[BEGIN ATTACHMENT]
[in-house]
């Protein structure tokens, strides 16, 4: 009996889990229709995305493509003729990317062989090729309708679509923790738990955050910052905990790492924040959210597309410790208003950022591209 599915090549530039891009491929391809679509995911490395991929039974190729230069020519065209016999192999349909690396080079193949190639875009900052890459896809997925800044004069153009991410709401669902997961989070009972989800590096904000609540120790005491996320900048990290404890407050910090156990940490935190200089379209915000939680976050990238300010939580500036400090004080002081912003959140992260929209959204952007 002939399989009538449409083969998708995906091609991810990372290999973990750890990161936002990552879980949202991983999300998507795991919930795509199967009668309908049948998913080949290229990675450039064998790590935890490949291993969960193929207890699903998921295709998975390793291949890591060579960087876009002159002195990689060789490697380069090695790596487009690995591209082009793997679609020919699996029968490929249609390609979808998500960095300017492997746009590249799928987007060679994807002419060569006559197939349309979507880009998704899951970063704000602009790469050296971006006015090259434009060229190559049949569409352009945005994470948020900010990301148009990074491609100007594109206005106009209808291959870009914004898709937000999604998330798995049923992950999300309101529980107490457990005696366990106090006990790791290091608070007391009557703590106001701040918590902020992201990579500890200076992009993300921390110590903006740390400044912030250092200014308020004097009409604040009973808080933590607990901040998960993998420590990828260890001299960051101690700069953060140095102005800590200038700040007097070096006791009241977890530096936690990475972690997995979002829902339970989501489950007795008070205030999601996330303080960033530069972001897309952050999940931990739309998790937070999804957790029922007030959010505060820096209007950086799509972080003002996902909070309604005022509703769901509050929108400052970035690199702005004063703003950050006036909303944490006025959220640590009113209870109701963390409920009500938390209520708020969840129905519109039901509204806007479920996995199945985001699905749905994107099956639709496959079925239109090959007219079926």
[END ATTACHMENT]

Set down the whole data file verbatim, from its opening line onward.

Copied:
[in-house]
């Protein structure tokens, strides 16, 4: 009996889990229709995305493509003729990317062989090729309708679509923790738990955050910052905990790492924040959210597309410790208003950022591209 599915090549530039891009491929391809679509995911490395991929039974190729230069020519065209016999192999349909690396080079193949190639875009900052890459896809997925800044004069153009991410709401669902997961989070009972989800590096904000609540120790005491996320900048990290404890407050910090156990940490935190200089379209915000939680976050990238300010939580500036400090004080002081912003959140992260929209959204952007 002939399989009538449409083969998708995906091609991810990372290999973990750890990161936002990552879980949202991983999300998507795991919930795509199967009668309908049948998913080949290229990675450039064998790590935890490949291993969960193929207890699903998921295709998975390793291949890591060579960087876009002159002195990689060789490697380069090695790596487009690995591209082009793997679609020919699996029968490929249609390609979808998500960095300017492997746009590249799928987007060679994807002419060569006559197939349309979507880009998704899951970063704000602009790469050296971006006015090259434009060229190559049949569409352009945005994470948020900010990301148009990074491609100007594109206005106009209808291959870009914004898709937000999604998330798995049923992950999300309101529980107490457990005696366990106090006990790791290091608070007391009557703590106001701040918590902020992201990579500890200076992009993300921390110590903006740390400044912030250092200014308020004097009409604040009973808080933590607990901040998960993998420590990828260890001299960051101690700069953060140095102005800590200038700040007097070096006791009241977890530096936690990475972690997995979002829902339970989501489950007795008070205030999601996330303080960033530069972001897309952050999940931990739309998790937070999804957790029922007030959010505060820096209007950086799509972080003002996902909070309604005022509703769901509050929108400052970035690199702005004063703003950050006036909303944490006025959220640590009113209870109701963390409920009500938390209520708020969840129905519109039901509204806007479920996995199945985001699905749905994107099956639709496959079925239109090959007219079926």